Salvation Army offers free coats for struggling families

The Salvation Army is offering free coats to help struggling families in Manchester.

A clothing rail with coats suitable for children from the age of one-year-old right up to adult sizes is set up outside the church in Lime Square, Openshaw, every Thursday.

The Wrap Up Openshaw scheme was set up in December in partnership with St Clement’s Church and charity Manchester Settlement, who were also collecting and distributing donations.

Corps officer Captain Jane Bishton, who runs Openshaw Salvation Army with her husband Captain Jon, said: ‘We’ve given out 40 to 60 coats so far to people of all ages.

‘We know a lot of people are struggling financially and can’t afford new coats, so it is nice for us to be able to give something away for free. There’s been a great response, I think people are quite surprised that they don’t have to pay.

‘It’s been a really great community project working alongside our friends at other local churches and charities.’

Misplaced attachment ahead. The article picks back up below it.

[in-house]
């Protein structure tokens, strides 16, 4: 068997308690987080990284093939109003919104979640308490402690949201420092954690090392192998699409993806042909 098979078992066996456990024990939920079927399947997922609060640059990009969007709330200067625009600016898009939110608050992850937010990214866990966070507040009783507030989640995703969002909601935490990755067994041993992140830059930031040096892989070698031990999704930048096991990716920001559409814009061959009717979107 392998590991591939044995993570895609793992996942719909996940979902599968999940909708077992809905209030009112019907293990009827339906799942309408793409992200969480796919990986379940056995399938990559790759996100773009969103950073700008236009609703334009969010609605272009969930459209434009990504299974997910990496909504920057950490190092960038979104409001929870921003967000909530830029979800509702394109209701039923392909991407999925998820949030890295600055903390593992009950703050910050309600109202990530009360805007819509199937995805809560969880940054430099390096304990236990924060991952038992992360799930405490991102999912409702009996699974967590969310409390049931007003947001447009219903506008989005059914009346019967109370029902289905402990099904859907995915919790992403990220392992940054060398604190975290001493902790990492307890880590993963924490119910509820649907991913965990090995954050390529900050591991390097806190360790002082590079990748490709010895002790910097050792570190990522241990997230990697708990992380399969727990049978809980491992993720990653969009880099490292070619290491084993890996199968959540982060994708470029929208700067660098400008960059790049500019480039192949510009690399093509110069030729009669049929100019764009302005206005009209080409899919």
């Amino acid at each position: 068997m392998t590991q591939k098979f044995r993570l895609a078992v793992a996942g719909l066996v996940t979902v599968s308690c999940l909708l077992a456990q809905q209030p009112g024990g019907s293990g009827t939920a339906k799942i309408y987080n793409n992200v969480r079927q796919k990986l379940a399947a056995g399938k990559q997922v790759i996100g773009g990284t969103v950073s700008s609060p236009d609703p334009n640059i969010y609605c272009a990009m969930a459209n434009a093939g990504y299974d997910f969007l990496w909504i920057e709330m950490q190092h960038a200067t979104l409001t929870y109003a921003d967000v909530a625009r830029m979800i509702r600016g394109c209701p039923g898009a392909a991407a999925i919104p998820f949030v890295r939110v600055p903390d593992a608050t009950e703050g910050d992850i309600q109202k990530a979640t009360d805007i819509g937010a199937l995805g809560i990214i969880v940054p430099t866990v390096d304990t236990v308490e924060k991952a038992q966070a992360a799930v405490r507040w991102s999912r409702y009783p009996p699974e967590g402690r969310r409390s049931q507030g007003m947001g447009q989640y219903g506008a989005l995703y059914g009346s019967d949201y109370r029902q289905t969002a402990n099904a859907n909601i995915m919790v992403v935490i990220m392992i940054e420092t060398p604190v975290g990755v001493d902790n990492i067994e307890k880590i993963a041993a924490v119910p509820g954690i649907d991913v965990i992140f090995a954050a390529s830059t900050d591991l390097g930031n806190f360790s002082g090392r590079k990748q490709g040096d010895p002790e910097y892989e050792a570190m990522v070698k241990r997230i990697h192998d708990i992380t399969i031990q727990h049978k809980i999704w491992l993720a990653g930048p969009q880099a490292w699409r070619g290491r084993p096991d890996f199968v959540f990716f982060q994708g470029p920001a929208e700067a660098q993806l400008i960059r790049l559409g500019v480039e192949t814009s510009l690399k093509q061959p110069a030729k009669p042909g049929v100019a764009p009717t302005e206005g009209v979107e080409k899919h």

The rail is left in the lobby area and put outside on Thursdays when Openshaw Salvation Army runs its food bank. The service, which is no longer accepting donations, will run until the end of March.

This comes after The Salvation Army is urged the government to set out a clear plan to help people trapped in poverty by the pandemic.

The government has confirmed it will extend the £20 Universal Credit uplift and the furlough scheme for another six months, until the end of September 2021.

While this is welcome, the church and charity are warning that this does not address the longer-term financial impact on many struggling families and individuals.

The Salvation Army is also calling for the government to ensure those who receive alternative benefits to Universal Credit, known as ‘legacy benefits’, are also eligible for the £20 boost.

Dean Pallant, the Salvation Army’s secretary for communications said: ‘Throughout the pandemic, the Salvation Army has continued to help the most vulnerable people in our communities, with food banks, debt advice and employment services.

With the unemployment rate at its highest level for five years, we see first-hand, that the way we help the most vulnerable in our communities right now, will have repercussions for years to come.’

Photo Credit – Pixabay


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